The Schick test, invented between 1910 and 1911 is a test used to determine whether or not a person is susceptible to diphtheria.It was named after its inventor, Béla Schick (1877–1967), a Hungarian-born American pediatrician.
The test is a simple procedure. A small amount (0.1 ml) of diluted (1/50 MLD) diphtheria toxin is injected intradermally into the arm of the person. If a person does not have enough antibodies to fight it off, the skin around the injection will become red and swollen, indicating a positive result. This swelling disappears after a few days. If the person has an immunity, then little or no swelling and redness will occur, indicating a negative result.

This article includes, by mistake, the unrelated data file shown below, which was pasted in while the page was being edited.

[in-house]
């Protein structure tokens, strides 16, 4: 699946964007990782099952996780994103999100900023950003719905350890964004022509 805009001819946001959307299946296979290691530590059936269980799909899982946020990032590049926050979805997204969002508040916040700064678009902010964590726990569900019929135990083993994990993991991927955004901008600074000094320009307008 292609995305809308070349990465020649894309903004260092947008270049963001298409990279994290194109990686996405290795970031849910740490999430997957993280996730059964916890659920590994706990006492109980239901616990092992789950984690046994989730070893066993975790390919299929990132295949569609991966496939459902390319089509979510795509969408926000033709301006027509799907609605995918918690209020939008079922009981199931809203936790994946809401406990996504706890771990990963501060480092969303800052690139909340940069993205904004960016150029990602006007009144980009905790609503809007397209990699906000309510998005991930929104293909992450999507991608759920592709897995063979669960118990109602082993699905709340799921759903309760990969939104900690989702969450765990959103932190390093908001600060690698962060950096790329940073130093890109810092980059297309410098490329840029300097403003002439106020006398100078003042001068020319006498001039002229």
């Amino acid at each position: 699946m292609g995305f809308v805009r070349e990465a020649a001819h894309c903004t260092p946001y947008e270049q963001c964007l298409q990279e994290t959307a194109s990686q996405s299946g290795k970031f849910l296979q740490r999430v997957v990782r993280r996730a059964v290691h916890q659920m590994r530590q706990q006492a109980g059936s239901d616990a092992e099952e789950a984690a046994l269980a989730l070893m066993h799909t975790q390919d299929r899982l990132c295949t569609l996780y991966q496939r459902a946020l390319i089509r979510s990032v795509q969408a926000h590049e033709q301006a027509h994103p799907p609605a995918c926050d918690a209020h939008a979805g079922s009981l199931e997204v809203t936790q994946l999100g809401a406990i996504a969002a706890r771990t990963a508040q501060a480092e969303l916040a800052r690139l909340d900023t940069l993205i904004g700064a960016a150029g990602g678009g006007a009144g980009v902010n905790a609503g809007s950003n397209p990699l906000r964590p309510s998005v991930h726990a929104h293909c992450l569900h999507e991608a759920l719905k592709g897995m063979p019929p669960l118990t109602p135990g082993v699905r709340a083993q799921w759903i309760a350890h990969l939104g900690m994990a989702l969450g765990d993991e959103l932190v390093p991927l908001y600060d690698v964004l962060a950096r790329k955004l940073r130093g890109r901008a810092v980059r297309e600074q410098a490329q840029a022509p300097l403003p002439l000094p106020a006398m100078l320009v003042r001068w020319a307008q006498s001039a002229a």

Results can be interpreted as:
Positive when the test results in a wheal of 5–10 mm diameter
Pseudo-positive when there is only a red colored inflammation and it disappears rapidly
pseudo negative reaction The test was created when immunizing agents were scarce and not very safe, however as newer and safer toxoids were made available there was no more requirement for susceptibility tests.